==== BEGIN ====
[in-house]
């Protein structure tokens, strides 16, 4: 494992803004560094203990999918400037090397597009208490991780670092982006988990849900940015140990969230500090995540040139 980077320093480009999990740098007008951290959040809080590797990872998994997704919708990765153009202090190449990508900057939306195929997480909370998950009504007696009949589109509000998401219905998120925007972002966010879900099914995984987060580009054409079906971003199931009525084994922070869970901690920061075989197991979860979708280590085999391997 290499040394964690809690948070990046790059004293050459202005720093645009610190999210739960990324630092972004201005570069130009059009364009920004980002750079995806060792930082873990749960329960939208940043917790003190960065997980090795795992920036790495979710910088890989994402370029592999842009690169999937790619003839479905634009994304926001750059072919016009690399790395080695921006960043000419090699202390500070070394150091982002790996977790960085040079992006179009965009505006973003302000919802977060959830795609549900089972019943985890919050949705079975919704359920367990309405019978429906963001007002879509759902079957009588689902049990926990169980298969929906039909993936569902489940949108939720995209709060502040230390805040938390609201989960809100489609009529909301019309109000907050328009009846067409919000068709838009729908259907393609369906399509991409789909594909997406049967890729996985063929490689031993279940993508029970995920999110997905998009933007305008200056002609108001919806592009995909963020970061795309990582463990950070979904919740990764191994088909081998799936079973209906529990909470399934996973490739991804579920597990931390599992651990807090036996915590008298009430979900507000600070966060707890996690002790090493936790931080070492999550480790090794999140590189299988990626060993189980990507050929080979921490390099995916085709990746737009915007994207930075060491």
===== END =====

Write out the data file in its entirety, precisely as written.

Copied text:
[in-house]
């Protein structure tokens, strides 16, 4: 494992803004560094203990999918400037090397597009208490991780670092982006988990849900940015140990969230500090995540040139 980077320093480009999990740098007008951290959040809080590797990872998994997704919708990765153009202090190449990508900057939306195929997480909370998950009504007696009949589109509000998401219905998120925007972002966010879900099914995984987060580009054409079906971003199931009525084994922070869970901690920061075989197991979860979708280590085999391997 290499040394964690809690948070990046790059004293050459202005720093645009610190999210739960990324630092972004201005570069130009059009364009920004980002750079995806060792930082873990749960329960939208940043917790003190960065997980090795795992920036790495979710910088890989994402370029592999842009690169999937790619003839479905634009994304926001750059072919016009690399790395080695921006960043000419090699202390500070070394150091982002790996977790960085040079992006179009965009505006973003302000919802977060959830795609549900089972019943985890919050949705079975919704359920367990309405019978429906963001007002879509759902079957009588689902049990926990169980298969929906039909993936569902489940949108939720995209709060502040230390805040938390609201989960809100489609009529909301019309109000907050328009009846067409919000068709838009729908259907393609369906399509991409789909594909997406049967890729996985063929490689031993279940993508029970995920999110997905998009933007305008200056002609108001919806592009995909963020970061795309990582463990950070979904919740990764191994088909081998799936079973209906529990909470399934996973490739991804579920597990931390599992651990807090036996915590008298009430979900507000600070966060707890996690002790090493936790931080070492999550480790090794999140590189299988990626060993189980990507050929080979921490390099995916085709990746737009915007994207930075060491």